If you get your sex education from porn (which, in case no one ever told you, you shouldn’t), you might assume that loud, wild, passionate moans come naturally to everyone, especially women. But if you instead feel unsure of how to express yourself in bed, you’re far from unusual. Especially since many of us have our first sexual experiences masturbating, when we have no reason (and often don’t want) to make a peep, it can take effort to figure out how to communicate with a partner, and that may or may not involve moaning.
“Unlike in porn, sex does not always result in uncontrollably loud and powerful orgasms,” certified relationship expert and mental health specialist Adina Mahalli, MSW, tells Bustle. “Instead of focusing on what you should do, feel, or sound like, try letting go and living in the moment. The best way to express yourself in bed is to let things happen naturally. Having sex requires a significant degree of vulnerability, but if you become just a bit more vulnerable, you'll find that it transforms the experience. Once you lower your defenses, you'll see that your verbal and body language will start narrating your sexual experience in ways you've never imagined.”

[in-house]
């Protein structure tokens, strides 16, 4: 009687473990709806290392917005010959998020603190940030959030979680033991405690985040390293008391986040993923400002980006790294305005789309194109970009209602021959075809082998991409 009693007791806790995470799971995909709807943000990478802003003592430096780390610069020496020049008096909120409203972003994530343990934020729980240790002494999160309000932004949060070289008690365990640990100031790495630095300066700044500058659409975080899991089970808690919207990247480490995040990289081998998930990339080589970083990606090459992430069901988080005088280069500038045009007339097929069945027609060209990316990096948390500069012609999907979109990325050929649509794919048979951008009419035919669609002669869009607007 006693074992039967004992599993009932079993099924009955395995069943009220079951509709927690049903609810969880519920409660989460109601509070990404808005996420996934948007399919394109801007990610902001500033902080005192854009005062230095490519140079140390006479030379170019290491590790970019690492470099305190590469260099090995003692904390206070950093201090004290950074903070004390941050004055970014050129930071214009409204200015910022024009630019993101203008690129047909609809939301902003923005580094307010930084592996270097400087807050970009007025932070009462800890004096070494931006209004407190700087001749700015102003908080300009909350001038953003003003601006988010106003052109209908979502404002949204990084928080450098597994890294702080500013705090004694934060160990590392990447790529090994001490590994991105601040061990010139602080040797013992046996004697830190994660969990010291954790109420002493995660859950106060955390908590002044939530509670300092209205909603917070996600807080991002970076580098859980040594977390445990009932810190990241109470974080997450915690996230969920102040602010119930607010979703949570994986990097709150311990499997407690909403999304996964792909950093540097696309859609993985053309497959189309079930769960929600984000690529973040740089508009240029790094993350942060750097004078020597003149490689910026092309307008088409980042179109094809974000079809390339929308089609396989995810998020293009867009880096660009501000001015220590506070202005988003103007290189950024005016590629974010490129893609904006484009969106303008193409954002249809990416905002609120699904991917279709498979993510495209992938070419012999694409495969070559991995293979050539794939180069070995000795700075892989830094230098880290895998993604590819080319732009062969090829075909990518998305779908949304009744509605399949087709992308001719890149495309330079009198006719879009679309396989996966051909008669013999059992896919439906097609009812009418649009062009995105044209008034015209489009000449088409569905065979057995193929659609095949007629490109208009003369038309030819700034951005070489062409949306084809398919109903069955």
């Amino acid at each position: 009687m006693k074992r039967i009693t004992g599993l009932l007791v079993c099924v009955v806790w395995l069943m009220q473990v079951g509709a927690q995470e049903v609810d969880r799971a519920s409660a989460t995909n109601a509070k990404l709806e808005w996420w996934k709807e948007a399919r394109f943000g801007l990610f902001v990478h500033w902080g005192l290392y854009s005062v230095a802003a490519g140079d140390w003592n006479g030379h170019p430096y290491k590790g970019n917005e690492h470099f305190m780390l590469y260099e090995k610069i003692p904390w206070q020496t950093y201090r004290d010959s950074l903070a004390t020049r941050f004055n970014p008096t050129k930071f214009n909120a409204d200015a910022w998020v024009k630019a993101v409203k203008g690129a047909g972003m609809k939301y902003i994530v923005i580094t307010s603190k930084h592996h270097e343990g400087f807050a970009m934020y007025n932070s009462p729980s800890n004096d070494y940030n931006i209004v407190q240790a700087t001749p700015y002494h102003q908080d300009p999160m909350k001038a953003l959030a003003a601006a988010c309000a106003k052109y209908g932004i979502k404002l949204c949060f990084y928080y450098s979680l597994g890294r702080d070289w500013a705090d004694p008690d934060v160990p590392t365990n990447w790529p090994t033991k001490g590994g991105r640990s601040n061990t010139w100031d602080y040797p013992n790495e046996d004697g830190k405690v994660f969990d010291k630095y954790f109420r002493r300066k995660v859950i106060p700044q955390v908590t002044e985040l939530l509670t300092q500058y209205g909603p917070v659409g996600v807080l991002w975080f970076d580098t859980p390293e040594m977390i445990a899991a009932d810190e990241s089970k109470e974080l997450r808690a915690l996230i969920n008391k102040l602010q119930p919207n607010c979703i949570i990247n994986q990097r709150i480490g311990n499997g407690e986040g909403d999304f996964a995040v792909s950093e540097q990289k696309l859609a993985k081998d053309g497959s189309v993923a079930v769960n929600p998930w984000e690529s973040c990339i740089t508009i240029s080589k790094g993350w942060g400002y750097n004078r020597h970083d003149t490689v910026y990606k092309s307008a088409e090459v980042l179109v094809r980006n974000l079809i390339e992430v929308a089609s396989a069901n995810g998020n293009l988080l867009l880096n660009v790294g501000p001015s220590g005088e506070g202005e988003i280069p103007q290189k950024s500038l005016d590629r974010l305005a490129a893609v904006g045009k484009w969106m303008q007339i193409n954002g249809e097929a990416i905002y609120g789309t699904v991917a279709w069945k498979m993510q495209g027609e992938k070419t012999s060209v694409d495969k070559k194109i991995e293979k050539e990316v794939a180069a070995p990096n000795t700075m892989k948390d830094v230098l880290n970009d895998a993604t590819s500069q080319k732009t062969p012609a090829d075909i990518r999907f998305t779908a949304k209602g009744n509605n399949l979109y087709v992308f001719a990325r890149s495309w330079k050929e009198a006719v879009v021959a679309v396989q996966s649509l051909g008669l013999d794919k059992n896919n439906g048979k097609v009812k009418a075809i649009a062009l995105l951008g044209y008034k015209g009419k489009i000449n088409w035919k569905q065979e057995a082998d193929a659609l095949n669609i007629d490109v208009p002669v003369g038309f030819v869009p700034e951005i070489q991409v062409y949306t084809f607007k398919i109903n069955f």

We need to be more honest about what tech culture is doing to our mental health
My dad was a psychiatrist and my mom was a civil rights activist, so I was lucky enough to grow up in a home where mental and emotional wellness was openly discussed on a regular basis. Still, when I became the cofounder and CEO of Starcity, a venture-backed startup trying to solve housing affordability in cities, I fell victim to a true entrepreneur’s dilemma—the internal pressure to run myself ragged.